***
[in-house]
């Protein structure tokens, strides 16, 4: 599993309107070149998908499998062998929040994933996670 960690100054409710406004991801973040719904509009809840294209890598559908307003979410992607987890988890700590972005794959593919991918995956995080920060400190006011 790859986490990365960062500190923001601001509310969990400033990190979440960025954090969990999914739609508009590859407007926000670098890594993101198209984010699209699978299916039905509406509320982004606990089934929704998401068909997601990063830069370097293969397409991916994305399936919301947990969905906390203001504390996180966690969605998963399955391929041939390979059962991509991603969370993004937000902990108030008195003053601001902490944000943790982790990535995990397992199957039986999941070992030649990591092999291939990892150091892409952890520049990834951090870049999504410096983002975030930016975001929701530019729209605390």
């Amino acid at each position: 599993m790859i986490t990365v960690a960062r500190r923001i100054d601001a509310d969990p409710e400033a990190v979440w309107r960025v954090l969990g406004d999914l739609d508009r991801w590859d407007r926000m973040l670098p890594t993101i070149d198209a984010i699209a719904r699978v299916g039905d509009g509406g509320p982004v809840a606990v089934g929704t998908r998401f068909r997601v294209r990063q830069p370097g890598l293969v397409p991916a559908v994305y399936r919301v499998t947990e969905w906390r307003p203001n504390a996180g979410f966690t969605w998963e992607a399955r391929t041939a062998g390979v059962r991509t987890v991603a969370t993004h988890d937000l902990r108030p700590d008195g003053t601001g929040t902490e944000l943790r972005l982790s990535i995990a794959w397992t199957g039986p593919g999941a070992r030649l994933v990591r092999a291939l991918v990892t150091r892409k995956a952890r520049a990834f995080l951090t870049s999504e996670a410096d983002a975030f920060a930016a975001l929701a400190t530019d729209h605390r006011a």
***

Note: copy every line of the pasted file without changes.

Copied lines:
[in-house]
């Protein structure tokens, strides 16, 4: 599993309107070149998908499998062998929040994933996670 960690100054409710406004991801973040719904509009809840294209890598559908307003979410992607987890988890700590972005794959593919991918995956995080920060400190006011 790859986490990365960062500190923001601001509310969990400033990190979440960025954090969990999914739609508009590859407007926000670098890594993101198209984010699209699978299916039905509406509320982004606990089934929704998401068909997601990063830069370097293969397409991916994305399936919301947990969905906390203001504390996180966690969605998963399955391929041939390979059962991509991603969370993004937000902990108030008195003053601001902490944000943790982790990535995990397992199957039986999941070992030649990591092999291939990892150091892409952890520049990834951090870049999504410096983002975030930016975001929701530019729209605390």
């Amino acid at each position: 599993m790859i986490t990365v960690a960062r500190r923001i100054d601001a509310d969990p409710e400033a990190v979440w309107r960025v954090l969990g406004d999914l739609d508009r991801w590859d407007r926000m973040l670098p890594t993101i070149d198209a984010i699209a719904r699978v299916g039905d509009g509406g509320p982004v809840a606990v089934g929704t998908r998401f068909r997601v294209r990063q830069p370097g890598l293969v397409p991916a559908v994305y399936r919301v499998t947990e969905w906390r307003p203001n504390a996180g979410f966690t969605w998963e992607a399955r391929t041939a062998g390979v059962r991509t987890v991603a969370t993004h988890d937000l902990r108030p700590d008195g003053t601001g929040t902490e944000l943790r972005l982790s990535i995990a794959w397992t199957g039986p593919g999941a070992r030649l994933v990591r092999a291939l991918v990892t150091r892409k995956a952890r520049a990834f995080l951090t870049s999504e996670a410096d983002a975030f920060a930016a975001l929701a400190t530019d729209h605390r006011a």